|BMW's Seemann delivers the goods in Mideast
|Managing director now eyeing top spot in the luxury car market
For a man who could hit the roads in a new type of BMW every day, Guenther Seemann's hobbies might sound a bit surprising. "I like walking and bicycling," he tells The Daily Star at a massive fete thrown for the launching of the new BMW 7 Series, M5 and M6, at Abu Dhabi's $2 billion Emirates Palace Hotel.
"My family is my biggest hobby. I don't see them for half the year."
Seemann, BMW's managing director for the Middle East for the past three years, can barely be heard above the din of robed sheikhs climbing in and out of the sparkling new 7 Series models wheeled into the Palace's ballroom.
Quiet and unassuming, Seemann prefers listening to speaking, a useful trait for a man whose job it is to market a luxury product to demanding princes who occasionally turn their noses at $150,000 cars. He's also had to become a student of the byzantine regulations that govern imports and exports throughout the Arab world, where BMW relies on local agents to sell its cars.
"I get out of the shower each day and I don't know what to expect," he says. He learned two weeks ago, for example, that Syria had suddenly changed a law governing auto imports, driving the price of a new BMW down 50 percent.
"The Syrian market will expand," he commented. "That was a positive development, but sometimes there are negative changes."
Seemann answers questions about himself in short, clipped sentences, preferring to talk about "the BMW team" rather than his own accomplishments.
But Seemann, who established BMW's Middle East group a decade ago, has led the Munich company's turnaround in the region, from selling 2,800 cars in 1994 to 10,500 in 2004. BMW has now set its sights on challenging DaimlerChrysler's number-one spot in the Middle East luxury market.
BMW deemed him so successful at gaining a quick sense for what is needed in emerging markets that it sent him to Singapore and China between 1998 and 2004 to run the company's operations throughout Asia.
He's been in Dubai for a little over a year orchestrating BMW's strategy for the Middle East, which is now the company's fourth-most important market behind the U.S., Europe, and China.
"I enjoy life in Dubai. My daughter is enjoying school. We feel welcome here," Seemann says.
Being constantly on the road assessing Middle East markets gives Seemann an interesting vantage point in a troubled region. He's had his eye on the Iraq market, and says "when commercial airlines regularly begin flying to Baghdad, then its time for us to enter the market."
"The Iraqi people need to find peace of mind first," he says, "then they will start thinking about luxury cars."
Seemann says he was "very much concerned for Lebanon" during the peaceful uprising against the Syrian military presence. BMW sold 150 cars in Lebanon during the first quarter of 2005, a drop of only 50 units from the same period last year.
"When people are buying premium cars in Lebanon it's a good sign," he says.
BMW will likely want to keep Seemann in place for at least the next few years, as it sees rapid growth and new markets for BMW in the region, mainly in Iran, Afghanistan, and Iraq.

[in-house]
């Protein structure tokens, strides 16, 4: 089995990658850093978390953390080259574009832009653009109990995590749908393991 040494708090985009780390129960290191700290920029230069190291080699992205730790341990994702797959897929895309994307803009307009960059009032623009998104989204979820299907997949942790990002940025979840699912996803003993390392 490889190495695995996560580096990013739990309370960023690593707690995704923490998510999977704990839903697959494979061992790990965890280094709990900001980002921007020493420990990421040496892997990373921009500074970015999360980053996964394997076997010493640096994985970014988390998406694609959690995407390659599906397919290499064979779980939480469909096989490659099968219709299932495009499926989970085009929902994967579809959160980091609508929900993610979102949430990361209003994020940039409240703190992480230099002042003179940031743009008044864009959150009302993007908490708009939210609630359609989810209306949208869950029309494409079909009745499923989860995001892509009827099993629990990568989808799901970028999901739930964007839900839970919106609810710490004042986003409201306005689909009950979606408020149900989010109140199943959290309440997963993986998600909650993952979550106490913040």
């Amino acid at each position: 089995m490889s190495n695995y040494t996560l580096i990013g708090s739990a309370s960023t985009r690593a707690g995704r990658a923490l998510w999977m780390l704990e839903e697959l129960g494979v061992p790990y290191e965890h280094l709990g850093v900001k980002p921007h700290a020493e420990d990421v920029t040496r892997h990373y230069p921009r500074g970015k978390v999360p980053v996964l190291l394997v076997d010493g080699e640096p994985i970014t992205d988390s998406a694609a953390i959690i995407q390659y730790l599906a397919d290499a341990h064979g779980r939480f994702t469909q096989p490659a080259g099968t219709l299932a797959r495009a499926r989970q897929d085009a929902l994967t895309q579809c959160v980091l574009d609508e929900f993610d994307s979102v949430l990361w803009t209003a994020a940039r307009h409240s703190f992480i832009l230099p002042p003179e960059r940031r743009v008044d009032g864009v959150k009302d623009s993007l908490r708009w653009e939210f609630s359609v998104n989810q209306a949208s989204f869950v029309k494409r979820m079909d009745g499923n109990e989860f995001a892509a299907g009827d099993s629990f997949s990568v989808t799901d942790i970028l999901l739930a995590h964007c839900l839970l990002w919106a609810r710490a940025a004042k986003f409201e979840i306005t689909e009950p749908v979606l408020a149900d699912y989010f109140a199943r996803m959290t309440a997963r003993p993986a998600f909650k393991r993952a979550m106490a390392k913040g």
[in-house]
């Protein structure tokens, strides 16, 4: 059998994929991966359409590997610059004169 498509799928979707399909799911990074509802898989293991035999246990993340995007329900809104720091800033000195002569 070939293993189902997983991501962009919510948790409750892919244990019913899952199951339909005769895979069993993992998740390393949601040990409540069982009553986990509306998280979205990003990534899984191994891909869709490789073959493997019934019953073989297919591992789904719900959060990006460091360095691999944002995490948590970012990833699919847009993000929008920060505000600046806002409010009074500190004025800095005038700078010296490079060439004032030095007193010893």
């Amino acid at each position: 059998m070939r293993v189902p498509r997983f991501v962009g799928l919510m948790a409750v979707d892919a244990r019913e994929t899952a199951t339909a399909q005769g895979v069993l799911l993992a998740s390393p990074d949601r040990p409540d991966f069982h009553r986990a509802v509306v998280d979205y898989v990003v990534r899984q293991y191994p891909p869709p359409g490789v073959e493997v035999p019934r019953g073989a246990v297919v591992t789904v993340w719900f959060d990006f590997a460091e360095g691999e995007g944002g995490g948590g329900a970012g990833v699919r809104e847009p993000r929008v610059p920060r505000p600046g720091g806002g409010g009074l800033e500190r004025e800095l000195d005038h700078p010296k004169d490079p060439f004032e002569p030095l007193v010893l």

BMW chairman of the board Helmut Panke predicted a doubling of growth for BMW in the next 10 years and sales of 13,000 vehicles in 2005.
"Our cars are tailor-made for the region," says Seemann, who explains that in the Middle East market's "inverted sales pyramid," top-of-the line luxury products like the 7 Series sell better than BMW's less expensive 3 Series.
"The Middle East is very much driven by new products that are coming out and we have a big chance to overtake the competition," Seemann said, referring to DaimlerChrysler.
As the use of leasing and financing agreements grows in the Middle East, they will boost sales for luxury cars, as buyers won't have to dip into their cash reserves to purchase a new 7-series.
The Middle East market, of course, is still small compared to the markets in the United States or China, and BMW says it still does not produce enough cars to merit opening a regional assembly plant in the Gulf or Levant. Currently, the company uses licensed importers in each country, who are monitored by Seemann, to distribute the cars. These importing agreements generally mean higher costs for consumers as the market is essentially monopolized.
"We can produce cars and market cars but we do not know the local environment. We don't have the networking and the contacts. The importers are our local heroes in town," Seemann says.
Seemann won't speculate whether his success in quadrupling BMW's sales in the Middle East will lead to a position in higher management in Munich. "It depends on BMW," he said.
For now, the Wurzburg native, who has spent nearly his entire adult life working for BMW, says he enjoys applying the lessons he learned at home to new parts of the world.
"It's important for me to give my knowledge to other regions," he says.
For Seemann, that means doing a lot of studying and a lot of listening.
Family: married with one daughter, Jasmine, 14
Currently reading: no time for books, all economic magazines
Last vacation: family trip to Cape Town, South Africa, last January
Currently driving: "BMW 750 today, BMW 745 yesterday"
The Daily Star